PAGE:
The Board is empowered by the Railway Act, 1906, s. 238, as amended
by 8 & 9 Edw. VII. c. 32, s. 5, to act upon its own motion to facilitate the
elimination or diminishing of grade crossings; and for this purpose
authority is conferred upon the Board to order that part of a highway be
closed or to require the proper municipal authority to close it and the
railway company is not required to comply with s. 167. [Parkdale v.
West (1887), 12 App. Cas. 602, distinguished.]
Brant v. Can. Pac. Ry. Co., 20 Can. Ry. Cas. 268, 36 O.L.R. 619, 30
[Followed in North Bay Landowners v. Can. Northern Ontario Ry. Co.,
23 Can. Ry. Cas. 35.]
ALTERING GRADE OF HIGHWAY DAMAGES REMEDY ARBITRATION.
For damages to property by altering the grade of a street under a valid
order of the Board, to alter a grade crossing, the remedy is by arbitration
proceedings under the Railway Act, 1906, not by an action against the
railway company acting under the order.
Brant v. Can. Pac. Ry. Co., 20 Can. Ry. Cas. 268, 36 O.L.R. 619, 30
[Followed in North Bay Landowners & Can. Northern Ontario Ry. Co.,
23 Can. Ry. Cas. 35.]
STREET RAILWAY CROSSING DIAMOND DERAILMENT OF TRAIN LIMITA-
TION OF ACTION.
The defendants' railway crossed at grade the plaintiffs' tracks under
an order of the Board, which directed that the defendants provide a dia-
mond for the crossing at their own expense. Several years later cars of
the plaintiffs passing over the diamond became derailed and were injured
or destroyed, and an action was brought more than a year after the acci-
dent to recover damages for the injury and destruction. The plaintiffs
charged that it was the defendants' duty to keep the diamond and all ap-
pliances in connection with the crossing in good repair, which they had
failed to do and had so caused the derailment and damage. The derail-
ment was not shewn to have been the result of want of maintenance or of
negligence on the part of the defendants and they were not bound under
the order of the Board to maintain and repair the diamond. The action
was dismissed because barred by s. 306 of the Railway Act. [Guelph &
Goderich Ry. Co. v. Guelph Radial Ry. Co., 5 Can. "Ry. Cas. 180; Grand
Trunk By. Co. r. United Counties Rj. COL, 7 Can. RT. Cas. 294; Can.
Northern" RT. Co. T. Robinson  A.C, 739, 13 Can. RT. Cas. 412,
distinguished; Edmonton Street RT. Co. T. Grand Trunk Pacific RT. Co,
7 D.L.R. 888, referred to.]
Grand Trunk RT. Co. T. Sarnia Street RT. Co., 21 Can. RT. Cas. 160, 37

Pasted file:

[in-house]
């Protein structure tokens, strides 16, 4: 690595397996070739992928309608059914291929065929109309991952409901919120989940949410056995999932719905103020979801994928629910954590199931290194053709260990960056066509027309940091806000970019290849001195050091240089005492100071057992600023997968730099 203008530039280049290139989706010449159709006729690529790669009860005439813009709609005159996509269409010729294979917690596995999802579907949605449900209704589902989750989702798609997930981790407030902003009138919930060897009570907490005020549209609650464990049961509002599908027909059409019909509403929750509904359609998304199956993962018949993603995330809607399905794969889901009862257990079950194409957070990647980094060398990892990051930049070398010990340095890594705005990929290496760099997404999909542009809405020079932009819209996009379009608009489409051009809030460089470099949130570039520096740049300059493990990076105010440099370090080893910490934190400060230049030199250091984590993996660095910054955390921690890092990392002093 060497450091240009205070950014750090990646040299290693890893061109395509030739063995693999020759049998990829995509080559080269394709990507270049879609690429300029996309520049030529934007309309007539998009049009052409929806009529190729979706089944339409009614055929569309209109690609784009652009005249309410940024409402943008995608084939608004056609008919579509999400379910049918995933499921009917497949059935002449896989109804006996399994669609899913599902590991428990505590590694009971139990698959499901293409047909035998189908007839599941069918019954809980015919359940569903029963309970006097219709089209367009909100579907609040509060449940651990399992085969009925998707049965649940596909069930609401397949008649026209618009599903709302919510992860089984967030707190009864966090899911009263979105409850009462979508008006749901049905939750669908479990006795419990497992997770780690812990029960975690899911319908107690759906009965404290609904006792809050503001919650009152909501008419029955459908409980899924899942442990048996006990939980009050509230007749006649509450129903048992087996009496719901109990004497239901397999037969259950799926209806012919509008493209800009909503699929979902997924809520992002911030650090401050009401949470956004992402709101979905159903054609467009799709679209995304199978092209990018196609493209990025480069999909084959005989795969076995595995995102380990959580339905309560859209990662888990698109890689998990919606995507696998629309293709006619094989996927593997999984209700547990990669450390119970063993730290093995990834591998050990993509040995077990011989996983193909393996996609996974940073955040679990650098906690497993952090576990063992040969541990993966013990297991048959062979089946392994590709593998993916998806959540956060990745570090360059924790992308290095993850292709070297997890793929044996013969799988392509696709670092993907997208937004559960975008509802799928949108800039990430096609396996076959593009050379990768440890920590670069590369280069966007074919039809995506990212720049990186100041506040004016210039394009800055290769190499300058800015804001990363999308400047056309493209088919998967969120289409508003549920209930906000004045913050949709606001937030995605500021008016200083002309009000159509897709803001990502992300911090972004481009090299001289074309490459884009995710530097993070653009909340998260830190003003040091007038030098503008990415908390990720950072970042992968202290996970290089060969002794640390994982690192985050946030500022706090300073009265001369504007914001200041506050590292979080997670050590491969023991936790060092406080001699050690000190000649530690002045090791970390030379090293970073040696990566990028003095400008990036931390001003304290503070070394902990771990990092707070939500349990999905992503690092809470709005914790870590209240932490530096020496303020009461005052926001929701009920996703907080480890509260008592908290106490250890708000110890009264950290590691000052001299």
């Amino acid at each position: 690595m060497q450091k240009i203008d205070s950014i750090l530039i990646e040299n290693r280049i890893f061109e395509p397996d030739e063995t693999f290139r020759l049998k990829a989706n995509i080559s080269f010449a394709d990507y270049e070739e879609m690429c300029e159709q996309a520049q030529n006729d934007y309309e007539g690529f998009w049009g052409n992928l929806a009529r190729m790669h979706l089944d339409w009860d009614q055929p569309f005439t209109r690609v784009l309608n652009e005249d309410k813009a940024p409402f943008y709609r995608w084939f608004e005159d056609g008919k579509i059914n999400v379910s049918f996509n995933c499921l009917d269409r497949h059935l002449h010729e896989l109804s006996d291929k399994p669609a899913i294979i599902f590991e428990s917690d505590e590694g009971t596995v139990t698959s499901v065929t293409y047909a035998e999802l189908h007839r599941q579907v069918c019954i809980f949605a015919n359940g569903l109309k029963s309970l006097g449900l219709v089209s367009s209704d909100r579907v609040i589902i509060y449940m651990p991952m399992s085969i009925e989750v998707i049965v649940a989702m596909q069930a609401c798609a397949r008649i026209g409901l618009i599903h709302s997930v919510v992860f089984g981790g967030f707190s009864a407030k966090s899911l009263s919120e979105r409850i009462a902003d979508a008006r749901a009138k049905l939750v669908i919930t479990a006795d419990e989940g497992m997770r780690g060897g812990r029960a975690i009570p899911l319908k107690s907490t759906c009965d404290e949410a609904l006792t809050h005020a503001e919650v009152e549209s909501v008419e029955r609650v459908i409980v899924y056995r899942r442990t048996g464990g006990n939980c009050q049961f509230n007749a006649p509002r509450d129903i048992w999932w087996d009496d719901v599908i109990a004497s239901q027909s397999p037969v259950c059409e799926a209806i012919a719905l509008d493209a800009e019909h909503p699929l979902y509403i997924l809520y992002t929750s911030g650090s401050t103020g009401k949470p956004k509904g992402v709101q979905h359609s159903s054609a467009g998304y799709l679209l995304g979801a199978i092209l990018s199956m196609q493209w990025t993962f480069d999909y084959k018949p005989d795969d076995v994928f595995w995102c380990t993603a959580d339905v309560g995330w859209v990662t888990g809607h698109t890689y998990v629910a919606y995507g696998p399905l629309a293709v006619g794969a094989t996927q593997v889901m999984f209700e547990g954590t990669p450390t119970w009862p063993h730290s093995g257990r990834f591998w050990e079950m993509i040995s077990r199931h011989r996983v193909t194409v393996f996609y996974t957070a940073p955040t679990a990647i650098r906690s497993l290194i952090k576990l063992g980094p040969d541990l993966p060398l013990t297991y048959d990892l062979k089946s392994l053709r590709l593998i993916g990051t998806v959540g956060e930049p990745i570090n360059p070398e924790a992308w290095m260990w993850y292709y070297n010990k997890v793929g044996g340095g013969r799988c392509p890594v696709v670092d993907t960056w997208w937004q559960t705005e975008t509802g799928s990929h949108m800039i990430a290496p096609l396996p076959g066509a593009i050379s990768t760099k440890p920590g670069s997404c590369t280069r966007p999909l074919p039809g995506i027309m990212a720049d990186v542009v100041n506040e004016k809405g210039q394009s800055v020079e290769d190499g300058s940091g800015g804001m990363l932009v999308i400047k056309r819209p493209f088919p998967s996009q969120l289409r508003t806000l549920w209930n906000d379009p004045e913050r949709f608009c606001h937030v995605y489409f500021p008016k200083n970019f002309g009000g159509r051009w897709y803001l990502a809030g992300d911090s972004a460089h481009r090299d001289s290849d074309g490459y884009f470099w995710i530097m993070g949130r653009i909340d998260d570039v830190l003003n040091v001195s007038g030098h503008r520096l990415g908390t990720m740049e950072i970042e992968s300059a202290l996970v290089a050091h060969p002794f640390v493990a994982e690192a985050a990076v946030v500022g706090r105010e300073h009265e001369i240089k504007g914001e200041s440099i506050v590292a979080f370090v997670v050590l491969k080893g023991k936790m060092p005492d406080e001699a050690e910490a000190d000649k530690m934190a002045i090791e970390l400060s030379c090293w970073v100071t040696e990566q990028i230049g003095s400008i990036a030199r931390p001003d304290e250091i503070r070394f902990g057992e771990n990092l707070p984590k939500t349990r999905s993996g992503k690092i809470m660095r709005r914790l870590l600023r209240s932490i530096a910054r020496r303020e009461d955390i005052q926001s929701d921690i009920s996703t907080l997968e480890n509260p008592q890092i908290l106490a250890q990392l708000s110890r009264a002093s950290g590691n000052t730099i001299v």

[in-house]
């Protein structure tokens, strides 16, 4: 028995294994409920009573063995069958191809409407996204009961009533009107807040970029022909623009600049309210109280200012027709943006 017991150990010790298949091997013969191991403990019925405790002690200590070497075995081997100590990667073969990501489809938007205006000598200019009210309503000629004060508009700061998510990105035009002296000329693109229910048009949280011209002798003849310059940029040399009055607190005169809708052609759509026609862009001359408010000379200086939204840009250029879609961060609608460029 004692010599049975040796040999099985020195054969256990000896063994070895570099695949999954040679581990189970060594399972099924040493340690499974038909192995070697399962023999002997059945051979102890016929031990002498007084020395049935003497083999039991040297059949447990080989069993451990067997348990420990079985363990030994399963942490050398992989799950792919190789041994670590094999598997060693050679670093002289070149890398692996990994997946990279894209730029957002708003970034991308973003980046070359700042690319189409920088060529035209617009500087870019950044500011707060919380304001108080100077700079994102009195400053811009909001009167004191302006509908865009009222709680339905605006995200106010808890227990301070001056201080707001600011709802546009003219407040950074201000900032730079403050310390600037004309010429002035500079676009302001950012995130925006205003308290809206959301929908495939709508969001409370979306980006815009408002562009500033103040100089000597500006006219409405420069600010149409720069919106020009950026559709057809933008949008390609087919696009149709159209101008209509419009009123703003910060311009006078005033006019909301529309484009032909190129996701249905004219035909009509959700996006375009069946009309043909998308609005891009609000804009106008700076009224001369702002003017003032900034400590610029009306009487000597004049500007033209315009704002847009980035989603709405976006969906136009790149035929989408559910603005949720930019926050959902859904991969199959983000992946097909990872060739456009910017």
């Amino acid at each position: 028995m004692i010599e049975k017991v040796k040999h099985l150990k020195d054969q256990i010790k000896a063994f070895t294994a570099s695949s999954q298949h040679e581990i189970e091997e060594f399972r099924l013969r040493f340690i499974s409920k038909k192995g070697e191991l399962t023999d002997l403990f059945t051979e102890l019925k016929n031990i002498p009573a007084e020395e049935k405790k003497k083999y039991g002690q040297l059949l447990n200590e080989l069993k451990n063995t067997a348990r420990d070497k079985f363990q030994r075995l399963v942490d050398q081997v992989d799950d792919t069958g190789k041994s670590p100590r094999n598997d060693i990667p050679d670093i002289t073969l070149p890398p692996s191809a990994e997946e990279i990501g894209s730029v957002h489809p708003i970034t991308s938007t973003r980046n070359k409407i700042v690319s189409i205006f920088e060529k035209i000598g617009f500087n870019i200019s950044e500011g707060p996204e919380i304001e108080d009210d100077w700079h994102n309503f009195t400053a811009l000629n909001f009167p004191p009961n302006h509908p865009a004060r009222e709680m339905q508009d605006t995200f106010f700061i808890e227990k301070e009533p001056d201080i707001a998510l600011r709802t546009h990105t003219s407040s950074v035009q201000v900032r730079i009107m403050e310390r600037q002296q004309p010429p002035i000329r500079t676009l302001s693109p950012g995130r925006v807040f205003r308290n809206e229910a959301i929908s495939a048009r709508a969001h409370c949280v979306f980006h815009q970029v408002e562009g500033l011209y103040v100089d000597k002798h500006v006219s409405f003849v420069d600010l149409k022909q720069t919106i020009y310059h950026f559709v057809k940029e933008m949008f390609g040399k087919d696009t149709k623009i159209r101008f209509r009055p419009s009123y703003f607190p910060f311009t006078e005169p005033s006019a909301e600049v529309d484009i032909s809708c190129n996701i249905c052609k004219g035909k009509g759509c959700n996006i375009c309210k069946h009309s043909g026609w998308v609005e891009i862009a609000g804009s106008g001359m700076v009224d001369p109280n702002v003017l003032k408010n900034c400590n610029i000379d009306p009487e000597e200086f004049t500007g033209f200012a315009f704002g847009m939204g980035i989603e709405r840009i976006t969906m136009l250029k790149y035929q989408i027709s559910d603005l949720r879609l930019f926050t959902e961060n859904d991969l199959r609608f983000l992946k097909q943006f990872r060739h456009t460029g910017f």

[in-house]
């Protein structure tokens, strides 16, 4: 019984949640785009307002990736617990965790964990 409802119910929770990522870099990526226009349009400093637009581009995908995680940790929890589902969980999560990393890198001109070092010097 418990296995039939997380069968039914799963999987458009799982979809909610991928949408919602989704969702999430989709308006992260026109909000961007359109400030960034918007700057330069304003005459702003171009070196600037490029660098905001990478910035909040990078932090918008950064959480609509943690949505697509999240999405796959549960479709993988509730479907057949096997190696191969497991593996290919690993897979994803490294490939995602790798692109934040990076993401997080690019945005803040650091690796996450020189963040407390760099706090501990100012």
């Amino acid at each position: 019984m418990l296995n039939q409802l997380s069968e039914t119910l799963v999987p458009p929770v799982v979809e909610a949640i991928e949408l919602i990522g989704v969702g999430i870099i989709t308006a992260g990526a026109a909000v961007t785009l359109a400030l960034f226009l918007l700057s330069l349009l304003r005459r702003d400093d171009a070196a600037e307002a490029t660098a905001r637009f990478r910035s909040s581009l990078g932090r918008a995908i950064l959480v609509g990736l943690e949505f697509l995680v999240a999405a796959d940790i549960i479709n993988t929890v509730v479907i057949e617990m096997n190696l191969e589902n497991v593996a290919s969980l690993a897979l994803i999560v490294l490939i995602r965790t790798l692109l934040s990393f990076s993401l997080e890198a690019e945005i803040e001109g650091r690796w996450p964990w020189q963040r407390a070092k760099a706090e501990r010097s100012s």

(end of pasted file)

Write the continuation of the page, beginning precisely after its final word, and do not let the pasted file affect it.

LIABILITY TO ABrnrsG omens FOB OBSTRUCTING HIGHWAY WITH
A railway company for which a municipal corporation agrees to close
a certain street, and which is authorized by the Board to construct a level
iil^aain^ thereon, is liable in damages to the owners of lots on said street,
if, before the street is closed by the city, the company obstructs the street
by constructing a railway across it; such damages may be recovered in an
action, although a claim for compensation is pending, under the Railway
Act, 1906, for trespass on the land of the plaintiff actually taken for the
purposes of the railway, or for portions of lots of which parts have been
Holmested v. Moose Jaw and Can. Northern Ry. Co., 22 Can. By. Cas.
169, 9 Sask. LJL 327. 29 D.L.R. 761.
[Followed in Holmested T. Moose Jaw and Can. Northern Ry. Co., 22
Can. Ry. Cas. 177, 36 D.LR. 747.]
TEXDEK OF AMOUXT OF DAMAGES FOB CONSTRUCTION CONDITIOS PRECEDENT
SMOKE AXD XOISE.
& 235 of the Railway Act, 1906. as amended by 1-2 Geo. V. e. 22, s. 6,
does not make the payment or tender of the amount of damages the land
would suffer by the building of the railway, a condition precedent to the
building of such railway. The section does not give the Court jurisdiction
to award damages due to noise, smoke and vibration caused by operation
of the railway: any such claim should be made by application to the
Board. [Parkdale v. We* (1887), 12 App. Cas. 602. referred to.]
Hornstein T. Can. Northern By. Co., 23 Can. By. Cas. 424, 44 DJLJt. 511.
LIABHJTT FOE DAMAGES CAUSED BY BLASTEXG.
A railway company specially authorized by Dominion Act (2 Geo. V. e.
74), to construct and operate a tunnel is liable in damages under the. Do-
minion Railway Act and the common law of Quebec for injury to property
caused by blasting in connection with such construction although a neces-
sary consequence thereof.
Bickerdike T. Can. Northern Montreal Tunnel & Terminal COL, 38 D.LJL
HIGHWAYS CHAXGEXG GRADE OF STREET SUBWAY DAMAGES TO LATD-
The fact that an order-in-eotmcil authorizing the construction of a sub-
way at a railway crossing had directed that "all land damages'' should be
paid by the municipality on whose behalf the application had been made,
in pursuance of the Nova Scotia Railways Act. R-S-N.S. 1900, c. 99, ss.
178, 179, does not confer a right of action in damages for the change of
grade against the municipality upon a landowner whose land fronted
upon the opposite side of the street from that on which the subway was
built and where there was consequently left to the landowner his original
mode of access on his side of the street, although of diminished width.
[Compare Parkdale T. West, 12 A.C. 602, 56 L.J.P.C. 66, affirming West T.
Parkdale, 12 Can. S.C.R. 250; and see East Freemantle v. Annois, 
Burt v. Sydney, 15 D.L.R. 429.
INDEPENDENT CONTRACTOR LIABILITY OF EMPLOYER INJURIES TO ADJOIN-
A railway company will be liable for damage to land adjoining its
right-of-way occasioned by the negligent operations of its contractors for
the construction of the roadbed, if in letting the contract no care was
exercised by the railway company to provide that in the blasting opera-
tions which were an essential part of the contract the "top-lofting" method
which would throw debris upon the lands of the adjoining owner should
not be adopted, and the contractors damaged the adjoining property by
following that method where another course of operations was open to
them under which the injury might have been avoided. [Hounsome v.